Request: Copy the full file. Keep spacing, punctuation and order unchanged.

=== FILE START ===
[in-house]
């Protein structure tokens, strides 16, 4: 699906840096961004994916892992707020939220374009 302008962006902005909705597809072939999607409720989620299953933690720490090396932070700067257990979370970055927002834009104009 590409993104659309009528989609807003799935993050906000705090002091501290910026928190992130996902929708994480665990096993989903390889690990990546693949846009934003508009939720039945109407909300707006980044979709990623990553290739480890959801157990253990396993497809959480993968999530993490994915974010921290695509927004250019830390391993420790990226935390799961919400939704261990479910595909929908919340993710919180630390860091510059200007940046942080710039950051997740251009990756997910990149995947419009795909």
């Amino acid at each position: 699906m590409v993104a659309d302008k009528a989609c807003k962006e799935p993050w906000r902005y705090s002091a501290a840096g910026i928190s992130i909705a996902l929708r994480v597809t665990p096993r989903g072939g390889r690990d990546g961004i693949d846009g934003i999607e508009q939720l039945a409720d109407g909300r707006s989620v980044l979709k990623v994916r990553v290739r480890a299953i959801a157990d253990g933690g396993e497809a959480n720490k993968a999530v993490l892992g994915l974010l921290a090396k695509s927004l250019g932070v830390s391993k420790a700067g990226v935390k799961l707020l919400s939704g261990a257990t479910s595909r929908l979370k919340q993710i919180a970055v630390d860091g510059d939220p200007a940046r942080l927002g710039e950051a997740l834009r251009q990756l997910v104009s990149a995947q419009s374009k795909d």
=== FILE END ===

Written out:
[in-house]
């Protein structure tokens, strides 16, 4: 699906840096961004994916892992707020939220374009 302008962006902005909705597809072939999607409720989620299953933690720490090396932070700067257990979370970055927002834009104009 590409993104659309009528989609807003799935993050906000705090002091501290910026928190992130996902929708994480665990096993989903390889690990990546693949846009934003508009939720039945109407909300707006980044979709990623990553290739480890959801157990253990396993497809959480993968999530993490994915974010921290695509927004250019830390391993420790990226935390799961919400939704261990479910595909929908919340993710919180630390860091510059200007940046942080710039950051997740251009990756997910990149995947419009795909």
């Amino acid at each position: 699906m590409v993104a659309d302008k009528a989609c807003k962006e799935p993050w906000r902005y705090s002091a501290a840096g910026i928190s992130i909705a996902l929708r994480v597809t665990p096993r989903g072939g390889r690990d990546g961004i693949d846009g934003i999607e508009q939720l039945a409720d109407g909300r707006s989620v980044l979709k990623v994916r990553v290739r480890a299953i959801a157990d253990g933690g396993e497809a959480n720490k993968a999530v993490l892992g994915l974010l921290a090396k695509s927004l250019g932070v830390s391993k420790a700067g990226v935390k799961l707020l919400s939704g261990a257990t479910s595909r929908l979370k919340q993710i919180a970055v630390d860091g510059d939220p200007a940046r942080l927002g710039e950051a997740l834009r251009q990756l997910v104009s990149a995947q419009s374009k795909d």